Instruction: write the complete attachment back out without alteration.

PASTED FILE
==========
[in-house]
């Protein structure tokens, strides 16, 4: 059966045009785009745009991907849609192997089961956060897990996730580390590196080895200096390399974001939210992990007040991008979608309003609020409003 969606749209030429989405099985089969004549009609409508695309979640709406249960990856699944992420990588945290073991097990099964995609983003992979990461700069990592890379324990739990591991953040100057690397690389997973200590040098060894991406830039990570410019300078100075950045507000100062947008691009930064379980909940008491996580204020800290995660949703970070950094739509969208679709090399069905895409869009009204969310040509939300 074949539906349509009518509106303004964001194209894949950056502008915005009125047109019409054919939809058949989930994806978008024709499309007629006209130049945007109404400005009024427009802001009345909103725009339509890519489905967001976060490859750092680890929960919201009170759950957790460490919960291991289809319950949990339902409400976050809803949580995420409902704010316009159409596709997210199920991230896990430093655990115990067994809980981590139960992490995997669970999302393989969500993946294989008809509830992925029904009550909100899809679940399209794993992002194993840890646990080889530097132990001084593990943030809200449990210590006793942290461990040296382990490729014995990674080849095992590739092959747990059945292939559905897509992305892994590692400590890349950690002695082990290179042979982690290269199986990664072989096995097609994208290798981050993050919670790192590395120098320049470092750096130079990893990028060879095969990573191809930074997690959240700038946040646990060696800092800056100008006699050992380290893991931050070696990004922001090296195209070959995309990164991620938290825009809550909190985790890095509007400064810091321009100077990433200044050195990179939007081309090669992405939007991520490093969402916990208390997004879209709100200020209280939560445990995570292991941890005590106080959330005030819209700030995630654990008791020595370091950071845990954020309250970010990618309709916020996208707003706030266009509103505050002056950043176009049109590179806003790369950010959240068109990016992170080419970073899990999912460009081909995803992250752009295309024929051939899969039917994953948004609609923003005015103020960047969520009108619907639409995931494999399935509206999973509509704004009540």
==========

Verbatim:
[in-house]
């Protein structure tokens, strides 16, 4: 059966045009785009745009991907849609192997089961956060897990996730580390590196080895200096390399974001939210992990007040991008979608309003609020409003 969606749209030429989405099985089969004549009609409508695309979640709406249960990856699944992420990588945290073991097990099964995609983003992979990461700069990592890379324990739990591991953040100057690397690389997973200590040098060894991406830039990570410019300078100075950045507000100062947008691009930064379980909940008491996580204020800290995660949703970070950094739509969208679709090399069905895409869009009204969310040509939300 074949539906349509009518509106303004964001194209894949950056502008915005009125047109019409054919939809058949989930994806978008024709499309007629006209130049945007109404400005009024427009802001009345909103725009339509890519489905967001976060490859750092680890929960919201009170759950957790460490919960291991289809319950949990339902409400976050809803949580995420409902704010316009159409596709997210199920991230896990430093655990115990067994809980981590139960992490995997669970999302393989969500993946294989008809509830992925029904009550909100899809679940399209794993992002194993840890646990080889530097132990001084593990943030809200449990210590006793942290461990040296382990490729014995990674080849095992590739092959747990059945292939559905897509992305892994590692400590890349950690002695082990290179042979982690290269199986990664072989096995097609994208290798981050993050919670790192590395120098320049470092750096130079990893990028060879095969990573191809930074997690959240700038946040646990060696800092800056100008006699050992380290893991931050070696990004922001090296195209070959995309990164991620938290825009809550909190985790890095509007400064810091321009100077990433200044050195990179939007081309090669992405939007991520490093969402916990208390997004879209709100200020209280939560445990995570292991941890005590106080959330005030819209700030995630654990008791020595370091950071845990954020309250970010990618309709916020996208707003706030266009509103505050002056950043176009049109590179806003790369950010959240068109990016992170080419970073899990999912460009081909995803992250752009295309024929051939899969039917994953948004609609923003005015103020960047969520009108619907639409995931494999399935509206999973509509704004009540």